The promise of ever-building breeze went unfulfilled as, even as the seconds ticked down for the final start, the air developed that thickening sagging feeling and the previously thick clouds overhead ruptured sunlight, it was going to be a still evening.   Eager for that extra lift off the line, the 400s were recalled before the Blazes, who, unusually, bunched on the port end for an ugly beginning to race three.   There was contact between Miller and Saunders leaving the former with turns to do.   Neill managed a clean start and led to the windward mark, with Saunders in pursuit.   The gap widened a little off wind and persisted to the finish.   Behind them, much fun was being had in the battle for 3rd, as some aggressive wing-mark luffing sent a group of the usual favourites off the course.   Locals Paul Howey (687) and Nigel Orkney (Shagileogigolo, 726) slipped through to claim 3rd and 4th respectively.

Much lively discussion was had on that matter in the bar.   For all those who found the light stuff a frustrating exercise in teeth-grinding the forecast for Sunday provided some reprieve.   12-14 knots and gusting higher.   Mmmmm.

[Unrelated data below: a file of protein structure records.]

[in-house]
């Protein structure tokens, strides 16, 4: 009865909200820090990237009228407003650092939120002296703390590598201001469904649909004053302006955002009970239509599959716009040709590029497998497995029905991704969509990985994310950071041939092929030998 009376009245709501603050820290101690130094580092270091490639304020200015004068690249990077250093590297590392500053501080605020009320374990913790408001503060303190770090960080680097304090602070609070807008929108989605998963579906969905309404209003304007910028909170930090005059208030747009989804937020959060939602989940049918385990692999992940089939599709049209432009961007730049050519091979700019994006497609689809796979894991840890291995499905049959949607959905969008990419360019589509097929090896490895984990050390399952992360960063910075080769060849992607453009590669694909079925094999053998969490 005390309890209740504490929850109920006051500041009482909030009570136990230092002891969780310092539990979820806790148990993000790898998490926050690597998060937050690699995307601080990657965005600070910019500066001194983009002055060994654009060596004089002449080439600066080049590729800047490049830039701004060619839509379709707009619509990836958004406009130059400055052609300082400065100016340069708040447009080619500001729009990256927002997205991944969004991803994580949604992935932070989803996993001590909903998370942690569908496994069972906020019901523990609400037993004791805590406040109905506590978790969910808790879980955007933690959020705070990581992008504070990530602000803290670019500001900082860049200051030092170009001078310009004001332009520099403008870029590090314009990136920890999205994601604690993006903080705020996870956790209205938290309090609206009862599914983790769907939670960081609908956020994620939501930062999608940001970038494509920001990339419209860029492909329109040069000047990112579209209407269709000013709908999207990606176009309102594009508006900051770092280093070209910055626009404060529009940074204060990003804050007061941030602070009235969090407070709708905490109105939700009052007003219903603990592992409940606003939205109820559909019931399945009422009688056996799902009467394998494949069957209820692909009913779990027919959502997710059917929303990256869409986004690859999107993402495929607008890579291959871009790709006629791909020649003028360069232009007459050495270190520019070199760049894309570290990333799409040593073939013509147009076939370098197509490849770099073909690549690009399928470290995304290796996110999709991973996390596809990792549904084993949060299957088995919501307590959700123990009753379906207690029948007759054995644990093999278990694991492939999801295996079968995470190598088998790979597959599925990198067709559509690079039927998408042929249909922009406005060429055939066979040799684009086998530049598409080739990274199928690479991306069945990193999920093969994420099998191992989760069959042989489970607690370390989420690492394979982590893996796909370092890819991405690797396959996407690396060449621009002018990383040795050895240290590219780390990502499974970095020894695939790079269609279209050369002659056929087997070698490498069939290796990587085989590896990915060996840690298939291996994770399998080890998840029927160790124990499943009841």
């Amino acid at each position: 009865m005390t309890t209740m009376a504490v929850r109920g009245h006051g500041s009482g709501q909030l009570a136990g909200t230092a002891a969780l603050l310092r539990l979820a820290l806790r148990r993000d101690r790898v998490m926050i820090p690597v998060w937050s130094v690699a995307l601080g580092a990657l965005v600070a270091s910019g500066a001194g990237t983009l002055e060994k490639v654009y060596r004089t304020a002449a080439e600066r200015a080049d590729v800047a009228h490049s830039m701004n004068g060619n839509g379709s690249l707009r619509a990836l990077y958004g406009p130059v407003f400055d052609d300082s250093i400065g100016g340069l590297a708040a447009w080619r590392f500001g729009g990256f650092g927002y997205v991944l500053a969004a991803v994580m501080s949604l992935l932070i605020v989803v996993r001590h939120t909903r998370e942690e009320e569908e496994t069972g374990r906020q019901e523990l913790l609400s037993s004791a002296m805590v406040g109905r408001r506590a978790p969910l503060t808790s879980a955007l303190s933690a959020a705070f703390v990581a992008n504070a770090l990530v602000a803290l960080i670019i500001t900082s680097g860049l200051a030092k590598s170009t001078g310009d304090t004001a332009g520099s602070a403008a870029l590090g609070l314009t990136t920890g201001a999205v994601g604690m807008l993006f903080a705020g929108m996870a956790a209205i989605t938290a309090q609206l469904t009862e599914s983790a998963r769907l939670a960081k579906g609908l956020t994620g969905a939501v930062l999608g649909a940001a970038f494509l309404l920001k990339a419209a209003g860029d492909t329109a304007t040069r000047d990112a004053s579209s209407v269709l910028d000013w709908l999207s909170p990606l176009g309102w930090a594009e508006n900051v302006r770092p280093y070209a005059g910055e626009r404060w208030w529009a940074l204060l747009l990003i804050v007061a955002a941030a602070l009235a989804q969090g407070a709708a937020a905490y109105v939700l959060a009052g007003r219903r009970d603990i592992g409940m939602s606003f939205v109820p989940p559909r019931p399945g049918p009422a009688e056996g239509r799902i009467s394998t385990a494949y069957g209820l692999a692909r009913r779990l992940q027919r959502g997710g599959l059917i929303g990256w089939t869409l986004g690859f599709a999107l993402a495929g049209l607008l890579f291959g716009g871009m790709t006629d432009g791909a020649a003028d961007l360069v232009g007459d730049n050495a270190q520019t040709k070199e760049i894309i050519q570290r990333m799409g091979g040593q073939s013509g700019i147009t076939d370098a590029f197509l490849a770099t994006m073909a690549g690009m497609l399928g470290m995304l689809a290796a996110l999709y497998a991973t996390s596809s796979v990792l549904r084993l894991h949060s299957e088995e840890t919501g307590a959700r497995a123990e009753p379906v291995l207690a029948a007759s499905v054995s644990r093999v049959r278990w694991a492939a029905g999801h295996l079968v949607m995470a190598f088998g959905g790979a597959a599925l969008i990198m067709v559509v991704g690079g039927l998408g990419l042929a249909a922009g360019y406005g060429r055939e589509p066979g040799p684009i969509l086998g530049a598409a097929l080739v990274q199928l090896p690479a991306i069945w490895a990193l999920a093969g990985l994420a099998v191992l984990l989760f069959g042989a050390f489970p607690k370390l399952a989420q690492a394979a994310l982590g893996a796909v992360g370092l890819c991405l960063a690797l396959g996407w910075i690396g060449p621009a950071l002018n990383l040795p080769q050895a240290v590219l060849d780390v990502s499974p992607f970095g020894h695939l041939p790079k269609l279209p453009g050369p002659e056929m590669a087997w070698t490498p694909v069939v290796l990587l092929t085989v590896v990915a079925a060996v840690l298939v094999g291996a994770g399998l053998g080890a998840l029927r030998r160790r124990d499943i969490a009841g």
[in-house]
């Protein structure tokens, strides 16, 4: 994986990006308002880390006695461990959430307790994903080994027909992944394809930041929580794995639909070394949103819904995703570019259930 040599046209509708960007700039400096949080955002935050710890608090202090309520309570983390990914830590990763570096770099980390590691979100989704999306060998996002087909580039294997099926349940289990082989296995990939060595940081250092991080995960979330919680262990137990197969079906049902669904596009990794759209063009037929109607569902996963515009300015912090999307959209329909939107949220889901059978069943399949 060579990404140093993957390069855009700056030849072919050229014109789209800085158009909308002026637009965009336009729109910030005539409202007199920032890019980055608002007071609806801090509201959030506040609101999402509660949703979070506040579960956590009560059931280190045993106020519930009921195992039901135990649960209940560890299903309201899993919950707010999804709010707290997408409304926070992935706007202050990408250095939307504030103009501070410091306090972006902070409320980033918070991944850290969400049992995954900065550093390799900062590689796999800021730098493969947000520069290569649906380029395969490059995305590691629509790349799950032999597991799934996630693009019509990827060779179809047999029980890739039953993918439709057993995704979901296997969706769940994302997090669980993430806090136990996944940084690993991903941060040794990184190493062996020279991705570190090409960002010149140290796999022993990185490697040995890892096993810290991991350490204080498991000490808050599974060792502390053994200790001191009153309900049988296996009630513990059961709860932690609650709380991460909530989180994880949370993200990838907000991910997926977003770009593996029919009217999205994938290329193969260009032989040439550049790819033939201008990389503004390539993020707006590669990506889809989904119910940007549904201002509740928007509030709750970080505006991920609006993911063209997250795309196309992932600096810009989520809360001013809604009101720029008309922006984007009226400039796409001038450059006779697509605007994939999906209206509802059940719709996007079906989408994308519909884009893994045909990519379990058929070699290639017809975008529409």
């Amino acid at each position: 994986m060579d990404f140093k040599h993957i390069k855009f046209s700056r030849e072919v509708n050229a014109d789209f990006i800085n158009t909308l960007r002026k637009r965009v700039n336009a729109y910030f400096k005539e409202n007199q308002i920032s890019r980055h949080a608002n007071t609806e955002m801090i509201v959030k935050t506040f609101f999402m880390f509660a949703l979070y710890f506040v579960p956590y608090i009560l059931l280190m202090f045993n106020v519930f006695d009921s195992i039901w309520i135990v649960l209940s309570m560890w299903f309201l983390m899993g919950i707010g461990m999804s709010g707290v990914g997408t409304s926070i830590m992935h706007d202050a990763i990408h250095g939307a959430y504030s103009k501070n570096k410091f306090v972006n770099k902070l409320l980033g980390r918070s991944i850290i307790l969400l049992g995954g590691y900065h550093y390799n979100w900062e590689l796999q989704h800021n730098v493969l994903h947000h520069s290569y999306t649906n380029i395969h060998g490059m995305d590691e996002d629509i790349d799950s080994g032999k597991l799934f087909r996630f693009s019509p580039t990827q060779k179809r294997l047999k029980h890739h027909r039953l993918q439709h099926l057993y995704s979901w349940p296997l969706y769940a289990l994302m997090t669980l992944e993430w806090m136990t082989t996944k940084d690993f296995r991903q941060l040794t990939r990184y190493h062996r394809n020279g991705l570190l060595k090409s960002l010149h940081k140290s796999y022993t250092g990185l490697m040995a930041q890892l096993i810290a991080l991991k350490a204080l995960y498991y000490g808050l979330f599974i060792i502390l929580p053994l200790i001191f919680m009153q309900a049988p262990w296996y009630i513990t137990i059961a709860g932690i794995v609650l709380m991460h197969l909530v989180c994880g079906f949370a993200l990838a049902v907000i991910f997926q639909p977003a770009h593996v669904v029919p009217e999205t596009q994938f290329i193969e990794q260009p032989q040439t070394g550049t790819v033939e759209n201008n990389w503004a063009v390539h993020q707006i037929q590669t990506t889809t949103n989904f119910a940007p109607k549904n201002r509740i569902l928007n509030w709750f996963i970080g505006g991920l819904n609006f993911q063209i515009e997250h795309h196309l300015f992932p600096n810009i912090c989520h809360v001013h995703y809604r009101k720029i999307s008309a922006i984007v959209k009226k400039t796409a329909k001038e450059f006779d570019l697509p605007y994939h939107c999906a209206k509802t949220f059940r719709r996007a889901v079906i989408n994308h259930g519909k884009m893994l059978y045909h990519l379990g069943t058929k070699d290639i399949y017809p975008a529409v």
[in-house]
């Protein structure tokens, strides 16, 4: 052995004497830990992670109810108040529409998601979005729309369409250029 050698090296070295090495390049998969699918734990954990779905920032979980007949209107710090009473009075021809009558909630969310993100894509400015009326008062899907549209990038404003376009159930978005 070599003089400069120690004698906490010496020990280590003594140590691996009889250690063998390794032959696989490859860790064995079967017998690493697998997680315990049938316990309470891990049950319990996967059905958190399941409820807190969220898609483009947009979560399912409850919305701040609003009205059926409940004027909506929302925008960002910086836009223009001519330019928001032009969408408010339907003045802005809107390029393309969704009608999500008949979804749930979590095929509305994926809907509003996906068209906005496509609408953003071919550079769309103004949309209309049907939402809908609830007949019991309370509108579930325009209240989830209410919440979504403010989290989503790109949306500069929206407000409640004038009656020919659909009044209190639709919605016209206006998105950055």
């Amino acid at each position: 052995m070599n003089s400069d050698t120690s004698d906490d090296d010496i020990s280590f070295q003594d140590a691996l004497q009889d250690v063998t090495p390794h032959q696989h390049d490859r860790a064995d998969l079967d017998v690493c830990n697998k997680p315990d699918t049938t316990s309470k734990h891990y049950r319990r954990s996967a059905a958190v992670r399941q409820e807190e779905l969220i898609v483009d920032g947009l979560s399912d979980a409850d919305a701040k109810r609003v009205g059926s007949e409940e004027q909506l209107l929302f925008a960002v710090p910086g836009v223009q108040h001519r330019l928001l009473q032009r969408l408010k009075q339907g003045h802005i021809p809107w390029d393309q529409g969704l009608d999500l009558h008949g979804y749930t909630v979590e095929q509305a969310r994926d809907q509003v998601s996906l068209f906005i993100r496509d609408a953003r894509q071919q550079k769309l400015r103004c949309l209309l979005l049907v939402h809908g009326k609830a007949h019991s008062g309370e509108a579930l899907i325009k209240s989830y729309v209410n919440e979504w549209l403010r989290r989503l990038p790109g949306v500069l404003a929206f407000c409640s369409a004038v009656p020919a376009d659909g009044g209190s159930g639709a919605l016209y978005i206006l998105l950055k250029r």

As I peered out to sea over my Poached Salmon Breakfast things looked very promising.   Ripples could be seen across the placid bay.   Even and dark, it looked like a plain easterly with a lot of potential.   So, with an almost visible skip in my step I pootled down to the boat park and cheerfully slipped in to the chill embrace of yesterday’s wetsuit.   As soon as we rounded the harbour wall it became clear though, that I had been terribly terribly wrong.

There is nothing wrong with a bit of consistency in life (and especially, in racing) but my feeling is that Sunday’s forecast existed solely to embitter me.   It was as if we were continuing exactly where we left off.

Miller dominated from the off and led the port-heavy beat through low rolling waves and light breeze.   Saunders was next in line and managed, briefly, to take the lead downwind.   Upwind though, he could not match Miller’s speed and fell away again.   Behind them, the event organiser, local sailor and general ne’er-do-well Bob Williamson (778, No Yak Hunts) was finally having a better time of it and crept past Martin Saveker (774) on the crest of a wave to claim 3rd.